The Bottom Line / A Higher Calling

Bezeq tariffs. Starting today, there will be no more long distance phone calls, just the two rates - daytime and nighttime. Bezeq's day rate is now 14 agorot a minute (instead of 8 agorot for a local call and 26 for intercity) and the night rate is 2.5 agorot a minute - as it was. Bezeq claims that these price changes are "neutral," meaning they will neither raise nor lower its revenues. Is that so? Bezeq has been trying for some time to lower the intercity rates and raise the price of a local call, claiming all the while that the alteration would be "neutral." But long distance calls are highly price sensitive, while local calls are not. In addition, there is the growing use of the Internet (a local call), while the change would also knock out the many private networks that manage to turn a long distance call into a local one. So in short, Bezeq's revenues will go up and we will end up paying more. In other words, we've been had.

The customer should also pay attention to the minimum charge for a call: 22.5 agorot. So even if the call lasts just 10 seconds, that's a 22.5 agorot charge. Elsewhere in the world, very short calls, up to five seconds, are free. Here, even dialing a wrong number costs you 22.5 agorot. Approving such a high rate for the minimum charge was the gravest omission by the Communications Ministry and the Knesset Finance Committee members.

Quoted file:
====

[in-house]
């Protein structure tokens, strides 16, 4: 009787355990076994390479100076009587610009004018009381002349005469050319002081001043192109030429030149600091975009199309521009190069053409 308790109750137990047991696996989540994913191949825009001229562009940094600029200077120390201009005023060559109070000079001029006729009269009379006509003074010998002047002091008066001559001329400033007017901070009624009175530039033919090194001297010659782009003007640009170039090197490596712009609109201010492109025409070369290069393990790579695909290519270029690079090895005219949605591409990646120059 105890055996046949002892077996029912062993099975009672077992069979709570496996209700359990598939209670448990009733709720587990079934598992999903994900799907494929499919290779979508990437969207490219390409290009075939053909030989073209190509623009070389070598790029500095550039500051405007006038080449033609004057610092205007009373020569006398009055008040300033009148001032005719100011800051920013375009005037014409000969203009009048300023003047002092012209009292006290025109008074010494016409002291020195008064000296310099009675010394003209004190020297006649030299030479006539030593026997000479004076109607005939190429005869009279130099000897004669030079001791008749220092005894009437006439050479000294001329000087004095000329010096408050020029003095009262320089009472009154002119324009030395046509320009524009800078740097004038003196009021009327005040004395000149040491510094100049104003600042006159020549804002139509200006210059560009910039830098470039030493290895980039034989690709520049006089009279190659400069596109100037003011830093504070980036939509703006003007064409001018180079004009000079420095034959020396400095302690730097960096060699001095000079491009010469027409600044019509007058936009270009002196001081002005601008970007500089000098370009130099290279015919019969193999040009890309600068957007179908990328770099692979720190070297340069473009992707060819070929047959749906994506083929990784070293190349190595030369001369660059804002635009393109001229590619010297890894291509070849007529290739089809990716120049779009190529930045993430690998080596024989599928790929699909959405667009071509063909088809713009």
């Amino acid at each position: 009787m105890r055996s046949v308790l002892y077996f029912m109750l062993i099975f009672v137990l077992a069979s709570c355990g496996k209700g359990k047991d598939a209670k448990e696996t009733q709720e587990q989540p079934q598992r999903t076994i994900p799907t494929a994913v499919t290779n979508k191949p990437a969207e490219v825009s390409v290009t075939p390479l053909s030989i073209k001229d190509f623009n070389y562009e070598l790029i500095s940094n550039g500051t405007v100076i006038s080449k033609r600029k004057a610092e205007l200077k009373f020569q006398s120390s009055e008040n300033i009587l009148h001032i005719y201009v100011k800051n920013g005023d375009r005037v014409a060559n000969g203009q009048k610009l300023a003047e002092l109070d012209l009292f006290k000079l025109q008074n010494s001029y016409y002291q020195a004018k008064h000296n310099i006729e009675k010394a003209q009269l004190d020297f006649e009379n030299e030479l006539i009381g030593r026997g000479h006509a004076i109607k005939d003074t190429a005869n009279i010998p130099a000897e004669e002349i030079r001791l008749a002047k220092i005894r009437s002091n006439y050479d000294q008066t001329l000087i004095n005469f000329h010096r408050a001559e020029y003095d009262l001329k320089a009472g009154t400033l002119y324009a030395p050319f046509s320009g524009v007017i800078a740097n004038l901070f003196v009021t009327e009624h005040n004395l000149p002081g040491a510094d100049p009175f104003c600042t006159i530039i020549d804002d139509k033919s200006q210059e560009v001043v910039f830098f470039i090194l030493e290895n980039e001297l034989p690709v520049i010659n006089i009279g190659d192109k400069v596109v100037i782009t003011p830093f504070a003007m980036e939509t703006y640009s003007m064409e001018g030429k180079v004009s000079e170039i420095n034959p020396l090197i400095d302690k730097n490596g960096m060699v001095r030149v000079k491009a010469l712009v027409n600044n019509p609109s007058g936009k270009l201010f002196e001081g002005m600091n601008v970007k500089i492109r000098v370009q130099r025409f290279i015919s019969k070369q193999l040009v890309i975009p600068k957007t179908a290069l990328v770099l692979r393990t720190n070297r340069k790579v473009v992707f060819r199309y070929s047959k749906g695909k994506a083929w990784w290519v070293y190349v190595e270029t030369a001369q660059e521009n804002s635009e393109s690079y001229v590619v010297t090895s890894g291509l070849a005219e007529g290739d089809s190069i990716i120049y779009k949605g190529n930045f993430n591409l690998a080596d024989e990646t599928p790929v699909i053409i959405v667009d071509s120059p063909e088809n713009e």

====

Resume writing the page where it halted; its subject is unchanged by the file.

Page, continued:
Price tags. A NIS 50,000 fine was slapped on the Blue Square Israel (Co-Op) supermarket chain for misleading consumers. An administrative fine of NIS 400 was charged on each manager whose branch was found to have mislabeled a product. This is not the first time that the Blue Square chain has had its knuckles rapped for pricing a product and then ringing up a higher charge at the till. The last time, in January 2001, the chain had to cough up NIS 95,000 for "non-coordination" found in nine outlets. But how is it that the "non-coordination" is always to the customer's detriment?

It would be interesting to hear today from all those who objected (including journalists) to the price labeling of every product. Without this important labeling, the customer would not have been able to compare prices and to buy knowingly, and he wouldn't have known if he was being had or not. So it was no surprise that the big stores and manufacturers (and all their minions) campaigned so hard against the labeling law. How lucky we were that the Knesset did pass the law in 1998 and brought us to a new era of discerning and thrifty consumerism.

But the law needs some adjustment. The crime of wrongful labeling or misleading should be made a personal criminal offense, because fines make no impression. Only if the Co-Op's CEO Yoram Dar knew that he would be criminally liable in every such case would he personally be up every morning in the shopping aisles checking that the price tags were all correct.